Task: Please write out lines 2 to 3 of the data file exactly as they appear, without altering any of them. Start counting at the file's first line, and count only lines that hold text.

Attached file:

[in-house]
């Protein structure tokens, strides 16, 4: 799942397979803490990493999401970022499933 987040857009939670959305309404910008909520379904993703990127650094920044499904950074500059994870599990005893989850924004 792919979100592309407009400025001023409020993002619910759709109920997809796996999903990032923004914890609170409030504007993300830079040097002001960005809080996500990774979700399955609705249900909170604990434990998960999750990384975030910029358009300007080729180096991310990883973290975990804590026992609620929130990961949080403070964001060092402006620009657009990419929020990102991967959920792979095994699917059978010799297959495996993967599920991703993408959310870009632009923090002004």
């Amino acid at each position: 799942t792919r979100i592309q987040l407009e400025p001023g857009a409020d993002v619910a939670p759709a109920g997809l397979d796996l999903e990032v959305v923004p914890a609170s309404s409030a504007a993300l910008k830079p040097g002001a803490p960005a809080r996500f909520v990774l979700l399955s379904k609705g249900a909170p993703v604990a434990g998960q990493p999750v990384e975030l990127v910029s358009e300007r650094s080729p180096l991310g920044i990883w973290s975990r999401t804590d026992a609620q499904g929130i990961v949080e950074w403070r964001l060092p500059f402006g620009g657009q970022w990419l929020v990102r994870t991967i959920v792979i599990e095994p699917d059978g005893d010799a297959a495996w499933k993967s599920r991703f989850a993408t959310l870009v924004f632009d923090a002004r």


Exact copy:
């Protein structure tokens, strides 16, 4: 799942397979803490990493999401970022499933 987040857009939670959305309404910008909520379904993703990127650094920044499904950074500059994870599990005893989850924004 792919979100592309407009400025001023409020993002619910759709109920997809796996999903990032923004914890609170409030504007993300830079040097002001960005809080996500990774979700399955609705249900909170604990434990998960999750990384975030910029358009300007080729180096991310990883973290975990804590026992609620929130990961949080403070964001060092402006620009657009990419929020990102991967959920792979095994699917059978010799297959495996993967599920991703993408959310870009632009923090002004």
């Amino acid at each position: 799942t792919r979100i592309q987040l407009e400025p001023g857009a409020d993002v619910a939670p759709a109920g997809l397979d796996l999903e990032v959305v923004p914890a609170s309404s409030a504007a993300l910008k830079p040097g002001a803490p960005a809080r996500f909520v990774l979700l399955s379904k609705g249900a909170p993703v604990a434990g998960q990493p999750v990384e975030l990127v910029s358009e300007r650094s080729p180096l991310g920044i990883w973290s975990r999401t804590d026992a609620q499904g929130i990961v949080e950074w403070r964001l060092p500059f402006g620009g657009q970022w990419l929020v990102r994870t991967i959920v792979i599990e095994p699917d059978g005893d010799a297959a495996w499933k993967s599920r991703f989850a993408t959310l870009v924004f632009d923090a002004r």